Tips for a Bright Future Free of Skin Cancer

I treat my patients with the same respect and care that I would provide my family. I want my family to be free of skin cancer, so that means I want that for my patients, too. Skin cancer has quickly become the most common cancer in the United States, and melanoma skin cancer is one of the leading causes of cancer-related deaths, with the rate rising over the last few decades.

The journey to healthy and cancer free skin can be complicated and even time consuming. Here are some tips to remember on your journey to cancer-free skin.

Sunscreen should be broad-spectrum protection (protects against UVA and UVB rays), sun protection factor (SPF) 50 or greater, and water-resistant.

  • Apply sunscreen to dry skin 15-30 minutes BEFORE going outdoors. Be sure to apply it generously to achieve the UV protection indicated on the product label.
  • Re-apply sunscreen approximately every two hours or after swimming or sweating heavily, according to the directions on the bottle. If the bottle specifies a lower water resistance time, then reapply according to those guidelines (i.e. water resistance of 60 minutes needs to be applied every 60 minutes).
  • Skin cancer also can form on the lips. To protect your lips, apply a lip balm or lipstick that contains sunscreen with a SPF of 50 or higher.

Wear protective clothing, such as a long-sleeved shirt, pants, a wide-brimmed hat and sunglasses, when possible. Not all clothing is equal and certain fibers provide more protection. Seek out clothing lines that have special sun-protective qualities.

Seek shade when appropriate, remembering that the sun’s rays are strongest between 10 a.m. and 2 p.m. If your shadow is shorter than you are, find shade.

Use extra caution near water, snow and sand as they reflect the damaging rays of the sun, which can increase your chance of sunburn.

Get vitamin D safely through a healthy diet that may include vitamin supplements rather than from sun exposure.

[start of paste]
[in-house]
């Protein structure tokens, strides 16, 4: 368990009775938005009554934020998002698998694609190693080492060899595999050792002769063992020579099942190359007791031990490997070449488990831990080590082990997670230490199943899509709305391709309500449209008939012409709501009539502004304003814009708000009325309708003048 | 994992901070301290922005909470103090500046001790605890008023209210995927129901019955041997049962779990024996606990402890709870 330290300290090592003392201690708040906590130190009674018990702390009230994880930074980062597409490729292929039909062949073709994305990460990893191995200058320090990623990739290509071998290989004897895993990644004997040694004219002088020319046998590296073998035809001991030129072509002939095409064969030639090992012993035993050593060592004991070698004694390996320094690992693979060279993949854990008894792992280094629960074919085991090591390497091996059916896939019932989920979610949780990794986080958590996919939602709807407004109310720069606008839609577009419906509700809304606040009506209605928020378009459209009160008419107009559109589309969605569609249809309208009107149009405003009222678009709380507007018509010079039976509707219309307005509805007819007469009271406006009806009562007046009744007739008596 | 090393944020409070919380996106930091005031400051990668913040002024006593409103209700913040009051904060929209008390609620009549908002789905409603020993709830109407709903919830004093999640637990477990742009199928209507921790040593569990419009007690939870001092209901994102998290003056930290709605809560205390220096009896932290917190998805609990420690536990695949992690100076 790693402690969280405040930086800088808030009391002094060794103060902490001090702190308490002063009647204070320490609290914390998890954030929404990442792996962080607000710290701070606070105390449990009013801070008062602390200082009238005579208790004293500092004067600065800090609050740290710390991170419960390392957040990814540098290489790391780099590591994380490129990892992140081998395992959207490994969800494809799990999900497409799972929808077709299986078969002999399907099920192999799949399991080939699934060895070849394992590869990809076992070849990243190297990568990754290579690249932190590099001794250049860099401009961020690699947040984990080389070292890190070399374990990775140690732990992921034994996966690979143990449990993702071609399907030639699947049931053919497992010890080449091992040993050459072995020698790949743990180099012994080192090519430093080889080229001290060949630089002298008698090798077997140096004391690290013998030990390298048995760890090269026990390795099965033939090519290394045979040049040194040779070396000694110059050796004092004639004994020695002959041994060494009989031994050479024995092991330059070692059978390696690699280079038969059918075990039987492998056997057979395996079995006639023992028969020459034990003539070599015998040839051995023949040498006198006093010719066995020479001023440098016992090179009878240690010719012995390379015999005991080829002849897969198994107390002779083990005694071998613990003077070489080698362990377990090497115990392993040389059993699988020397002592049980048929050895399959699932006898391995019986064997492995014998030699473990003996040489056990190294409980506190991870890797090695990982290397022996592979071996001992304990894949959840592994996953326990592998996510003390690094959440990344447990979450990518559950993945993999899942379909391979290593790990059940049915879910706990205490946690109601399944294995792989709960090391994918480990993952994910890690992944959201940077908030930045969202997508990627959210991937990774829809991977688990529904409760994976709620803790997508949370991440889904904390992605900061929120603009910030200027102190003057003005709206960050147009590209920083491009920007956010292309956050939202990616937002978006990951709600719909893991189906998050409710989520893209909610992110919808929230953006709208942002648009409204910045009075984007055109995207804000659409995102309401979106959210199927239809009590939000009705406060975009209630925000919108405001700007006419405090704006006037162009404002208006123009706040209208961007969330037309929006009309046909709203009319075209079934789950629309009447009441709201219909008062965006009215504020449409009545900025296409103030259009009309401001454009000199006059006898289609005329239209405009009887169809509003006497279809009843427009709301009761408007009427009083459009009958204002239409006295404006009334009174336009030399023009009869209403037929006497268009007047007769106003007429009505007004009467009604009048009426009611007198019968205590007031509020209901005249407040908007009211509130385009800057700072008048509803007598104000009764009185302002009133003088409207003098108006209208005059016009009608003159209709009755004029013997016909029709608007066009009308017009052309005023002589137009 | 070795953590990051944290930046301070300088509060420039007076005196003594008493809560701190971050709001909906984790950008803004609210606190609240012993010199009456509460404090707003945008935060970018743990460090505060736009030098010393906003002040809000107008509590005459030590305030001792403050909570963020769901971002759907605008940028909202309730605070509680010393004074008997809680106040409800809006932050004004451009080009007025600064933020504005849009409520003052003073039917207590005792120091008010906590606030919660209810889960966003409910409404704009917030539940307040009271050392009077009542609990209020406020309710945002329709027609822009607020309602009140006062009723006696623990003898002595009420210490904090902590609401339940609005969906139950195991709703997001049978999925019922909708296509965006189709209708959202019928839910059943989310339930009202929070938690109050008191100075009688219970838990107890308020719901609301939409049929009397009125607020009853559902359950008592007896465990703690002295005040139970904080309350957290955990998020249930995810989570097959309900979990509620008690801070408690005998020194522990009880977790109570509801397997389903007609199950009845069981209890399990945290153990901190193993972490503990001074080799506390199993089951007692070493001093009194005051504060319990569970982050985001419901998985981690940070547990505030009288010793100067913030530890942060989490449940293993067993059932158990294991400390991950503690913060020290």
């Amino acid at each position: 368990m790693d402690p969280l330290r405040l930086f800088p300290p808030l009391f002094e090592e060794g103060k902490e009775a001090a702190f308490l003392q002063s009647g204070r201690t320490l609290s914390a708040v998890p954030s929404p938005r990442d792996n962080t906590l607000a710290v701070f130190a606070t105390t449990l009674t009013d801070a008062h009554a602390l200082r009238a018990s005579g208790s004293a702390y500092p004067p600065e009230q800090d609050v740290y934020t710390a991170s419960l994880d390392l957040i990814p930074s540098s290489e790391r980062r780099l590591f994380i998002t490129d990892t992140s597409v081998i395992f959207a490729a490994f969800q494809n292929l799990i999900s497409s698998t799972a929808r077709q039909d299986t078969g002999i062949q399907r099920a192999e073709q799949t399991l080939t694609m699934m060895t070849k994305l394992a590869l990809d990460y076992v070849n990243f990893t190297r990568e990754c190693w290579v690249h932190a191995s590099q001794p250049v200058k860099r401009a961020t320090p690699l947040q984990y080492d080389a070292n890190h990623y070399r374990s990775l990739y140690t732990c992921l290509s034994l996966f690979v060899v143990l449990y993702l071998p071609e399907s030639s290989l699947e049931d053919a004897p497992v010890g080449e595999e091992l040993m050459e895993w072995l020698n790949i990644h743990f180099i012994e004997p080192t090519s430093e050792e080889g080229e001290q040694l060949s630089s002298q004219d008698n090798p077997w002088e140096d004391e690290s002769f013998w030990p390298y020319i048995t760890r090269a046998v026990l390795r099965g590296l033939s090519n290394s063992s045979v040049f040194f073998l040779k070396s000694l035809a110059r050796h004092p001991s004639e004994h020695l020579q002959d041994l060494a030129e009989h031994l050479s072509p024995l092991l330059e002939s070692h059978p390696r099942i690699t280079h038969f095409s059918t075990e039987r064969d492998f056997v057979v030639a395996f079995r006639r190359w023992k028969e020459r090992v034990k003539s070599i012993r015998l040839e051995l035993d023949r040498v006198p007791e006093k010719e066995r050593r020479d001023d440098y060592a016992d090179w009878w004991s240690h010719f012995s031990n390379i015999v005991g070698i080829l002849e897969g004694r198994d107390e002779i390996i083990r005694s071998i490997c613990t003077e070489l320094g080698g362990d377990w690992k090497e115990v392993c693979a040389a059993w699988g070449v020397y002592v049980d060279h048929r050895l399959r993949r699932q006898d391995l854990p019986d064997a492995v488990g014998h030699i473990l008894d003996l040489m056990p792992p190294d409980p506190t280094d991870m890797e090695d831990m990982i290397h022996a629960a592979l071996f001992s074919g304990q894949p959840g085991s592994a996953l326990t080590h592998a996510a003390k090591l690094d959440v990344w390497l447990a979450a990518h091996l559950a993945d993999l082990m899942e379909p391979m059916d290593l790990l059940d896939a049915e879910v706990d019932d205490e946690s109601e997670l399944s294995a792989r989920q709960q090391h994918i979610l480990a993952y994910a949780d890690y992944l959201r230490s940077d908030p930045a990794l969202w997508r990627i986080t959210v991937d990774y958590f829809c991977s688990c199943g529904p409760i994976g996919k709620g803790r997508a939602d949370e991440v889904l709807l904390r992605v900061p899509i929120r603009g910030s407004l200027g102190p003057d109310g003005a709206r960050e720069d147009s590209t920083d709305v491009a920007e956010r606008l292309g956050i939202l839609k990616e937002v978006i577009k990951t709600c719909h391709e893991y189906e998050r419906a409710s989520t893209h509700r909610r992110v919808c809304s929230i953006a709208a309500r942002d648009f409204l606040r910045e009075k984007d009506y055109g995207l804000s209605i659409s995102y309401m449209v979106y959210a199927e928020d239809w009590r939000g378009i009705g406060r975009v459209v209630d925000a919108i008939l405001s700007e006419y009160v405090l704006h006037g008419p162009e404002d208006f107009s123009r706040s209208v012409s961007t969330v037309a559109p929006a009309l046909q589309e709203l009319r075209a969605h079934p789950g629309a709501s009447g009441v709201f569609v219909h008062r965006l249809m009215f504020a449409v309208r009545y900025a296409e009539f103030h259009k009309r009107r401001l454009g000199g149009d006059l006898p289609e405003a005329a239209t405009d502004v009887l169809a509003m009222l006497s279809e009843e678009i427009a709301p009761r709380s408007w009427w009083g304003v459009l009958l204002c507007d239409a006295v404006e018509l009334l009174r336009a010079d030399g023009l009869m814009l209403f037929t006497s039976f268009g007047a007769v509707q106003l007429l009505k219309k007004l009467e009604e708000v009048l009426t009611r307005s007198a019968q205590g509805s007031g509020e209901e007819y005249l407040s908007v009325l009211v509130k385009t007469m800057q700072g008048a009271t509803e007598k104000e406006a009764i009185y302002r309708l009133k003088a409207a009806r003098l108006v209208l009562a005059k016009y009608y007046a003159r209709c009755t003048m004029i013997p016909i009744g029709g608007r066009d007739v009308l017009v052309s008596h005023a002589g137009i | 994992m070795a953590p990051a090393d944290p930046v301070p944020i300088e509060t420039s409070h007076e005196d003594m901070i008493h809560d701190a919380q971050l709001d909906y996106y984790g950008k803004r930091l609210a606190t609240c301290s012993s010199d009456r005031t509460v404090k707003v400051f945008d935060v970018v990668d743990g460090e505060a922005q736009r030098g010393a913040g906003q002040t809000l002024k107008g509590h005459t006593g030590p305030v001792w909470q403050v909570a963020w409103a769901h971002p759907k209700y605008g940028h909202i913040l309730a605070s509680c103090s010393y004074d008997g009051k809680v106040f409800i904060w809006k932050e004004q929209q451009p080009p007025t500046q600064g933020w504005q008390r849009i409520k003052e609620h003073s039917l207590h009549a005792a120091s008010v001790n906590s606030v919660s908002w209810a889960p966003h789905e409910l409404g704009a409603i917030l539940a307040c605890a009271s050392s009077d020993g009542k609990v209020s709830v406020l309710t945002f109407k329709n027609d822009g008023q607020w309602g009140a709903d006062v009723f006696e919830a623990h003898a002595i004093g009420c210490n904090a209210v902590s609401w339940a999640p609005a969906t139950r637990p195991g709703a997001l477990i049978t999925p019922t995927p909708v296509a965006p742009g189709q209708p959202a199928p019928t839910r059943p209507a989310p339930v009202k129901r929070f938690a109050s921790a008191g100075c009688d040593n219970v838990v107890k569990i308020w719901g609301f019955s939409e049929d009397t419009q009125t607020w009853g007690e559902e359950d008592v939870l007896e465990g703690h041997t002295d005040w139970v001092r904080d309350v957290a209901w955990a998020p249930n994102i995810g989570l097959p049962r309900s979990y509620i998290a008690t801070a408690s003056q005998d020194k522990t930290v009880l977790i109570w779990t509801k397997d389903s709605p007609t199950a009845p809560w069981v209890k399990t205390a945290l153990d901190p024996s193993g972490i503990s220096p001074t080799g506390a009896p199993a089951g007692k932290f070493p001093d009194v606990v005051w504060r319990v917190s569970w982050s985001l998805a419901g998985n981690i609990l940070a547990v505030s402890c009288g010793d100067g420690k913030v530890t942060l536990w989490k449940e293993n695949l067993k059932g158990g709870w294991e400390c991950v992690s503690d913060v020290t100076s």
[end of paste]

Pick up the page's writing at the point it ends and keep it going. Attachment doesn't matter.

Avoid tanning beds. Ultraviolet light from the sun and tanning beds can cause skin cancer and wrinkling. If you want to look tan, consider using a self-tanning product, but continue to use sunscreen with it.

Be aware of sun sensitive medications. Certain medications can cause a phototoxic reaction where the medication absorbs UV light and then release it into the skin, causing cell damage. Consult your provider about sun sensitive medications. If you have been prescribed any of the common medications that can cause problems, use plenty of sunscreen and avoid outdoor activity during the hottest parts of the day when UV rays are the strongest.

Examine your skin regularly – at least once per month. Know what’s normal for your body and take inventory of all moles and spots. From that inventory, develop a routine and form a habit of checking your skin from head-to-toe once a month. During the check, make note of any changes or additions. Spotting things that are different and potentially worrisome are the purpose of skin exams.

Sunshine is not the only cause of skin cancer. The sun plays a big role, but is not the only environmental cause of skin cancer. Chemical exposure, radiation, smoking, genetics, family history, and tanning beds can contribute to increased risk of skin cancer. Be aware and mindful of the environmental causes you can avoid.

Establish a dermatologist. Are you worried about that mole? Losing sleep over that strange freckle? Were you a fake-baker? It is important to have a dermatologist you see regularly that you feel comfortable with. A great ice-breaker is to start with a basic skin cancer screening. Annual check-ups are often recommended, but if an area of concern appears, more frequent check-ups are acceptable.

Be proactive about your skin’s health. Schedule a skin cancer screen at Truyu Aesthetic Center. This quick and easy process involves a skilled dermatologist carefully examining your skin.

Here are eight sneaky places skin cancer can hide.

Sneaky Places Skin Cancers Hides(Click to view full infograpic.)

Dr. Saba Zabetian is a dermatologist at Truyu Aesthetic Center. She provides dermatology and dermatologic surgery services, with special interests in psoriasis and connective tissue diseases. Outside of work, she enjoys playing cello, drawing, painting, biking, skiing and swimming.

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